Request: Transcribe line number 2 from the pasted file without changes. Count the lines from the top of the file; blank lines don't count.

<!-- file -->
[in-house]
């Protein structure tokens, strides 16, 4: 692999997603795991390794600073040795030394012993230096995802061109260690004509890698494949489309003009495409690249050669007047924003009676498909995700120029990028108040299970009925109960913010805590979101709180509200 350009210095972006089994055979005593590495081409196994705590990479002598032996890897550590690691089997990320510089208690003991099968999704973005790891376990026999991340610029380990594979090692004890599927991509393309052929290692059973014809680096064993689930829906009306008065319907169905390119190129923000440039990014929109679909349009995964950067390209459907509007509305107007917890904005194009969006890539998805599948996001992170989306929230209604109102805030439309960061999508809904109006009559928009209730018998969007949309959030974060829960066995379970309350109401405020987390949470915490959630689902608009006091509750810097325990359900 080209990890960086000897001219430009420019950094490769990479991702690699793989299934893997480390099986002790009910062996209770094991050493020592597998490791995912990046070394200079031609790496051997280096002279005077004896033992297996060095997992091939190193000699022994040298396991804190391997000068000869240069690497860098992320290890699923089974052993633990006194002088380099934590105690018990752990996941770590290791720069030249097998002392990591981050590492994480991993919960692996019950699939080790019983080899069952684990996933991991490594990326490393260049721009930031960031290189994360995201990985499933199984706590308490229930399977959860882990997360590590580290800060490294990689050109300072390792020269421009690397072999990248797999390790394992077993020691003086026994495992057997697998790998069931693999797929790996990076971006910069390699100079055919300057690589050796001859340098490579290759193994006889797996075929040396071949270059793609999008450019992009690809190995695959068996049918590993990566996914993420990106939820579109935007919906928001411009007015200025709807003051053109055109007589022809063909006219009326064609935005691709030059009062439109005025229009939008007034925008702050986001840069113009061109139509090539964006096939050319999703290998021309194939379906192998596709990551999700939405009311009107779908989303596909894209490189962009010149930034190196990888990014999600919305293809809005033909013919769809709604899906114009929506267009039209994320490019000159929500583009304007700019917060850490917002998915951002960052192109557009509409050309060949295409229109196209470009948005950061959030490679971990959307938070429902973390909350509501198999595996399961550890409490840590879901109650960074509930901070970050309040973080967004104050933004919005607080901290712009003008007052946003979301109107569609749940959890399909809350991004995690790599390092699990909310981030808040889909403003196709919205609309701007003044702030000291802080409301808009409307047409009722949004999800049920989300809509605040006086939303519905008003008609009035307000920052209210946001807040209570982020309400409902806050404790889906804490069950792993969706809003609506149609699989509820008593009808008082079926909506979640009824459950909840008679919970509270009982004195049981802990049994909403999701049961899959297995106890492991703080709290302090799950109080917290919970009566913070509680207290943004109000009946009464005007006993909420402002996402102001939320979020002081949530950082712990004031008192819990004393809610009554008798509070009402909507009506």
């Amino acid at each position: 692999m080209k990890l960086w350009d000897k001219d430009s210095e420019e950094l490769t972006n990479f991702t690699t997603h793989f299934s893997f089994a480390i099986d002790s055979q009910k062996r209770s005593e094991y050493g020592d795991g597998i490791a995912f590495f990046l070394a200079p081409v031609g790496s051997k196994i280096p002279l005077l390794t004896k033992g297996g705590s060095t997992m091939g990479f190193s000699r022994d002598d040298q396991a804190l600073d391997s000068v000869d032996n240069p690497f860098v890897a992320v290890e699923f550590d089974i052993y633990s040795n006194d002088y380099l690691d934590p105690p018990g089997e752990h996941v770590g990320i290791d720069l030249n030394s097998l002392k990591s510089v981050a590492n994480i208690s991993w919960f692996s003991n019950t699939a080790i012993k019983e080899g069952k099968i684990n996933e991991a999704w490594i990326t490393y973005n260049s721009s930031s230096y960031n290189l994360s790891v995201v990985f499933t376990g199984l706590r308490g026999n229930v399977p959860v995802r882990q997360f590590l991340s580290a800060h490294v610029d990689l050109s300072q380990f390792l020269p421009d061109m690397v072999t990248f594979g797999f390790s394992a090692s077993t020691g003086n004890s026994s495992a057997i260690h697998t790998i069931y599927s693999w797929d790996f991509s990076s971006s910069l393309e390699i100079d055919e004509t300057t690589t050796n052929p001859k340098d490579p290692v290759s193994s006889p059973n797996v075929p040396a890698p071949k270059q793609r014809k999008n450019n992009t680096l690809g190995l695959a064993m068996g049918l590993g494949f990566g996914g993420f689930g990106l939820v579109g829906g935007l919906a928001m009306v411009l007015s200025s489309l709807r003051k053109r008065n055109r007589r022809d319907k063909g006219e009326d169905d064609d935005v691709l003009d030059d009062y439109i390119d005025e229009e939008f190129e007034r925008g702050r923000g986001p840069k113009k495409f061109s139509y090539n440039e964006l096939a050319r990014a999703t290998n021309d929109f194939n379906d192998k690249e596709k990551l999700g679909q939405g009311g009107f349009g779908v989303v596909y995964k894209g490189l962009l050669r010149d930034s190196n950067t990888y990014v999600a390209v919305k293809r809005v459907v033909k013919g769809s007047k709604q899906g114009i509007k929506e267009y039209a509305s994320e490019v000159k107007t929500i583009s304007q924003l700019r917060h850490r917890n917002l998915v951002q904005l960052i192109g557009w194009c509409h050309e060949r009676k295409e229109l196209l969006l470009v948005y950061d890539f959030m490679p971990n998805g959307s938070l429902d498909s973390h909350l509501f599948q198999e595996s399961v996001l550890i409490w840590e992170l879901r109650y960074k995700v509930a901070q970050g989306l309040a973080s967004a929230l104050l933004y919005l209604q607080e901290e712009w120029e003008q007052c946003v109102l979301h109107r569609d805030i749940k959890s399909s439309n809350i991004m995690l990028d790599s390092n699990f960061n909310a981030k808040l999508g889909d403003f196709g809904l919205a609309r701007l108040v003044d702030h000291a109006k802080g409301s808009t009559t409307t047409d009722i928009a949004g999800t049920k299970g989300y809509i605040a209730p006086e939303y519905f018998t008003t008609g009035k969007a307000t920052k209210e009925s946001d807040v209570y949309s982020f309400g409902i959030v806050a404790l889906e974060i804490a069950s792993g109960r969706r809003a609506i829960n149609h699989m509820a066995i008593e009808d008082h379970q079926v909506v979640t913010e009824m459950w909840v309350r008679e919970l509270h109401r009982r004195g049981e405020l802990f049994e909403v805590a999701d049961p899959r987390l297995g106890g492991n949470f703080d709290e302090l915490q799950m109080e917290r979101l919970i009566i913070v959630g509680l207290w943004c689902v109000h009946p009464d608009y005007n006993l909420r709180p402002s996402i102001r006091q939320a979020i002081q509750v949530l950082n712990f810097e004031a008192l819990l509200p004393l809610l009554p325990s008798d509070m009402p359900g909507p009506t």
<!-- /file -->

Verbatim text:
């Protein structure tokens, strides 16, 4: 692999997603795991390794600073040795030394012993230096995802061109260690004509890698494949489309003009495409690249050669007047924003009676498909995700120029990028108040299970009925109960913010805590979101709180509200 350009210095972006089994055979005593590495081409196994705590990479002598032996890897550590690691089997990320510089208690003991099968999704973005790891376990026999991340610029380990594979090692004890599927991509393309052929290692059973014809680096064993689930829906009306008065319907169905390119190129923000440039990014929109679909349009995964950067390209459907509007509305107007917890904005194009969006890539998805599948996001992170989306929230209604109102805030439309960061999508809904109006009559928009209730018998969007949309959030974060829960066995379970309350109401405020987390949470915490959630689902608009006091509750810097325990359900 080209990890960086000897001219430009420019950094490769990479991702690699793989299934893997480390099986002790009910062996209770094991050493020592597998490791995912990046070394200079031609790496051997280096002279005077004896033992297996060095997992091939190193000699022994040298396991804190391997000068000869240069690497860098992320290890699923089974052993633990006194002088380099934590105690018990752990996941770590290791720069030249097998002392990591981050590492994480991993919960692996019950699939080790019983080899069952684990996933991991490594990326490393260049721009930031960031290189994360995201990985499933199984706590308490229930399977959860882990997360590590580290800060490294990689050109300072390792020269421009690397072999990248797999390790394992077993020691003086026994495992057997697998790998069931693999797929790996990076971006910069390699100079055919300057690589050796001859340098490579290759193994006889797996075929040396071949270059793609999008450019992009690809190995695959068996049918590993990566996914993420990106939820579109935007919906928001411009007015200025709807003051053109055109007589022809063909006219009326064609935005691709030059009062439109005025229009939008007034925008702050986001840069113009061109139509090539964006096939050319999703290998021309194939379906192998596709990551999700939405009311009107779908989303596909894209490189962009010149930034190196990888990014999600919305293809809005033909013919769809709604899906114009929506267009039209994320490019000159929500583009304007700019917060850490917002998915951002960052192109557009509409050309060949295409229109196209470009948005950061959030490679971990959307938070429902973390909350509501198999595996399961550890409490840590879901109650960074509930901070970050309040973080967004104050933004919005607080901290712009003008007052946003979301109107569609749940959890399909809350991004995690790599390092699990909310981030808040889909403003196709919205609309701007003044702030000291802080409301808009409307047409009722949004999800049920989300809509605040006086939303519905008003008609009035307000920052209210946001807040209570982020309400409902806050404790889906804490069950792993969706809003609506149609699989509820008593009808008082079926909506979640009824459950909840008679919970509270009982004195049981802990049994909403999701049961899959297995106890492991703080709290302090799950109080917290919970009566913070509680207290943004109000009946009464005007006993909420402002996402102001939320979020002081949530950082712990004031008192819990004393809610009554008798509070009402909507009506």